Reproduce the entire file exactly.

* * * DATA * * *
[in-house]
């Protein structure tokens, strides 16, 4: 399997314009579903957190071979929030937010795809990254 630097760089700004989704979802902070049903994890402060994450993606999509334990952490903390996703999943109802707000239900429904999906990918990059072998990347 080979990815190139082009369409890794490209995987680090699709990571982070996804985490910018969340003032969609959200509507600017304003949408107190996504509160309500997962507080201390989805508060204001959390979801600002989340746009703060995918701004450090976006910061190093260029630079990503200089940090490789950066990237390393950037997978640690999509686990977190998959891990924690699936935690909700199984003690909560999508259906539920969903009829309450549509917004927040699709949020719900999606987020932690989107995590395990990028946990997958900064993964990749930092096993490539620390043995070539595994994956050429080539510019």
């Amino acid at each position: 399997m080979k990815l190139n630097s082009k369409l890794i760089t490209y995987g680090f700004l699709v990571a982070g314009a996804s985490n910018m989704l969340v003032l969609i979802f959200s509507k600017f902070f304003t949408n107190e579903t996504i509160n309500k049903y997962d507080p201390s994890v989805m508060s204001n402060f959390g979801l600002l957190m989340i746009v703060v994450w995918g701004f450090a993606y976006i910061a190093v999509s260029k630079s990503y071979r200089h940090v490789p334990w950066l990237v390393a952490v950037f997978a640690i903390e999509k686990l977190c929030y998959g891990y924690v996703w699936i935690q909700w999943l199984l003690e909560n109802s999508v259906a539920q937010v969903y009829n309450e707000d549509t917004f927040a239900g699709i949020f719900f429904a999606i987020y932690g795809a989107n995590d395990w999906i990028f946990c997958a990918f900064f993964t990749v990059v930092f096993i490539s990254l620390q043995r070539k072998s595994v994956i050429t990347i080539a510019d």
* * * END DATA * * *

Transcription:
[in-house]
């Protein structure tokens, strides 16, 4: 399997314009579903957190071979929030937010795809990254 630097760089700004989704979802902070049903994890402060994450993606999509334990952490903390996703999943109802707000239900429904999906990918990059072998990347 080979990815190139082009369409890794490209995987680090699709990571982070996804985490910018969340003032969609959200509507600017304003949408107190996504509160309500997962507080201390989805508060204001959390979801600002989340746009703060995918701004450090976006910061190093260029630079990503200089940090490789950066990237390393950037997978640690999509686990977190998959891990924690699936935690909700199984003690909560999508259906539920969903009829309450549509917004927040699709949020719900999606987020932690989107995590395990990028946990997958900064993964990749930092096993490539620390043995070539595994994956050429080539510019």
């Amino acid at each position: 399997m080979k990815l190139n630097s082009k369409l890794i760089t490209y995987g680090f700004l699709v990571a982070g314009a996804s985490n910018m989704l969340v003032l969609i979802f959200s509507k600017f902070f304003t949408n107190e579903t996504i509160n309500k049903y997962d507080p201390s994890v989805m508060s204001n402060f959390g979801l600002l957190m989340i746009v703060v994450w995918g701004f450090a993606y976006i910061a190093v999509s260029k630079s990503y071979r200089h940090v490789p334990w950066l990237v390393a952490v950037f997978a640690i903390e999509k686990l977190c929030y998959g891990y924690v996703w699936i935690q909700w999943l199984l003690e909560n109802s999508v259906a539920q937010v969903y009829n309450e707000d549509t917004f927040a239900g699709i949020f719900f429904a999606i987020y932690g795809a989107n995590d395990w999906i990028f946990c997958a990918f900064f993964t990749v990059v930092f096993i490539s990254l620390q043995r070539k072998s595994v994956i050429t990347i080539a510019d």